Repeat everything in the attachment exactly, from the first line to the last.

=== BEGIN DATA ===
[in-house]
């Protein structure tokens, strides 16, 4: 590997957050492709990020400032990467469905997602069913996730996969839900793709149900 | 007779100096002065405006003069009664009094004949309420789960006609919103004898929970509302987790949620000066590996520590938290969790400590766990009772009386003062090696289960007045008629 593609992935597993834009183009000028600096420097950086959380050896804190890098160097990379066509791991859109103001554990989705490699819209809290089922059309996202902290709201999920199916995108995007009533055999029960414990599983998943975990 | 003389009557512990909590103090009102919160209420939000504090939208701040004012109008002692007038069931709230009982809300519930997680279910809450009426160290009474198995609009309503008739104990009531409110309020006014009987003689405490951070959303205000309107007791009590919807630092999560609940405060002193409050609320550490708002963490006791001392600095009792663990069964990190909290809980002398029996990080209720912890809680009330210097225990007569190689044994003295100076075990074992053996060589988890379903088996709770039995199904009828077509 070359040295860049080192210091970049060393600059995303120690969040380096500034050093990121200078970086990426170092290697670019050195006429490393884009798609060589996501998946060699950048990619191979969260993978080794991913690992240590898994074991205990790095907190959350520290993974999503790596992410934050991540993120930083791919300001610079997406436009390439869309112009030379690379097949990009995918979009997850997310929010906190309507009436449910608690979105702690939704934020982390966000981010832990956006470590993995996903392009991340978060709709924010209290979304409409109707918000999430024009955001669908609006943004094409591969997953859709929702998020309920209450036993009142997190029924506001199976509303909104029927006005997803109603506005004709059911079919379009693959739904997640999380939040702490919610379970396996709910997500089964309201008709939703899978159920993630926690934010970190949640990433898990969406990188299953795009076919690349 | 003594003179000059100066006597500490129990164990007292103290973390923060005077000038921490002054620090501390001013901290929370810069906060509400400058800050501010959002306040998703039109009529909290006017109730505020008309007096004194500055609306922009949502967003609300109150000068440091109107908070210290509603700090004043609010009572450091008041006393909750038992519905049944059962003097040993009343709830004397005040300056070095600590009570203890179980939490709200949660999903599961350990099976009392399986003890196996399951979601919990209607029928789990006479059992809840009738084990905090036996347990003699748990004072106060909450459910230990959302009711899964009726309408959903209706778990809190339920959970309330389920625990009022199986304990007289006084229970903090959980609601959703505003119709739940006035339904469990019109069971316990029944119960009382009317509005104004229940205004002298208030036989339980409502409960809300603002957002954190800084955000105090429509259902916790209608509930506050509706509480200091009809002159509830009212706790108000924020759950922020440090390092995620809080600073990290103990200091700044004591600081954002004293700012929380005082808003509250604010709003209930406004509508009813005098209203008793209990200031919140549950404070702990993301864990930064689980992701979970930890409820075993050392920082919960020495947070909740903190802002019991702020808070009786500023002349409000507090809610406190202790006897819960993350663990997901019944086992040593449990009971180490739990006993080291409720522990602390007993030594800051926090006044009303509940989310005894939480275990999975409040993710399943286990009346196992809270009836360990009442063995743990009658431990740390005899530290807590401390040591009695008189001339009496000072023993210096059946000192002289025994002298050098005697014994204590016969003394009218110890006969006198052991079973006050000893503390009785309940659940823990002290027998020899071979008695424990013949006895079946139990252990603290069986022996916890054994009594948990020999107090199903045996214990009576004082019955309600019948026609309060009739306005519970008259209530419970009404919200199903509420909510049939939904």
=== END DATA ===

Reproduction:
[in-house]
């Protein structure tokens, strides 16, 4: 590997957050492709990020400032990467469905997602069913996730996969839900793709149900 | 007779100096002065405006003069009664009094004949309420789960006609919103004898929970509302987790949620000066590996520590938290969790400590766990009772009386003062090696289960007045008629 593609992935597993834009183009000028600096420097950086959380050896804190890098160097990379066509791991859109103001554990989705490699819209809290089922059309996202902290709201999920199916995108995007009533055999029960414990599983998943975990 | 003389009557512990909590103090009102919160209420939000504090939208701040004012109008002692007038069931709230009982809300519930997680279910809450009426160290009474198995609009309503008739104990009531409110309020006014009987003689405490951070959303205000309107007791009590919807630092999560609940405060002193409050609320550490708002963490006791001392600095009792663990069964990190909290809980002398029996990080209720912890809680009330210097225990007569190689044994003295100076075990074992053996060589988890379903088996709770039995199904009828077509 070359040295860049080192210091970049060393600059995303120690969040380096500034050093990121200078970086990426170092290697670019050195006429490393884009798609060589996501998946060699950048990619191979969260993978080794991913690992240590898994074991205990790095907190959350520290993974999503790596992410934050991540993120930083791919300001610079997406436009390439869309112009030379690379097949990009995918979009997850997310929010906190309507009436449910608690979105702690939704934020982390966000981010832990956006470590993995996903392009991340978060709709924010209290979304409409109707918000999430024009955001669908609006943004094409591969997953859709929702998020309920209450036993009142997190029924506001199976509303909104029927006005997803109603506005004709059911079919379009693959739904997640999380939040702490919610379970396996709910997500089964309201008709939703899978159920993630926690934010970190949640990433898990969406990188299953795009076919690349 | 003594003179000059100066006597500490129990164990007292103290973390923060005077000038921490002054620090501390001013901290929370810069906060509400400058800050501010959002306040998703039109009529909290006017109730505020008309007096004194500055609306922009949502967003609300109150000068440091109107908070210290509603700090004043609010009572450091008041006393909750038992519905049944059962003097040993009343709830004397005040300056070095600590009570203890179980939490709200949660999903599961350990099976009392399986003890196996399951979601919990209607029928789990006479059992809840009738084990905090036996347990003699748990004072106060909450459910230990959302009711899964009726309408959903209706778990809190339920959970309330389920625990009022199986304990007289006084229970903090959980609601959703505003119709739940006035339904469990019109069971316990029944119960009382009317509005104004229940205004002298208030036989339980409502409960809300603002957002954190800084955000105090429509259902916790209608509930506050509706509480200091009809002159509830009212706790108000924020759950922020440090390092995620809080600073990290103990200091700044004591600081954002004293700012929380005082808003509250604010709003209930406004509508009813005098209203008793209990200031919140549950404070702990993301864990930064689980992701979970930890409820075993050392920082919960020495947070909740903190802002019991702020808070009786500023002349409000507090809610406190202790006897819960993350663990997901019944086992040593449990009971180490739990006993080291409720522990602390007993030594800051926090006044009303509940989310005894939480275990999975409040993710399943286990009346196992809270009836360990009442063995743990009658431990740390005899530290807590401390040591009695008189001339009496000072023993210096059946000192002289025994002298050098005697014994204590016969003394009218110890006969006198052991079973006050000893503390009785309940659940823990002290027998020899071979008695424990013949006895079946139990252990603290069986022996916890054994009594948990020999107090199903045996214990009576004082019955309600019948026609309060009739306005519970008259209530419970009404919200199903509420909510049939939904």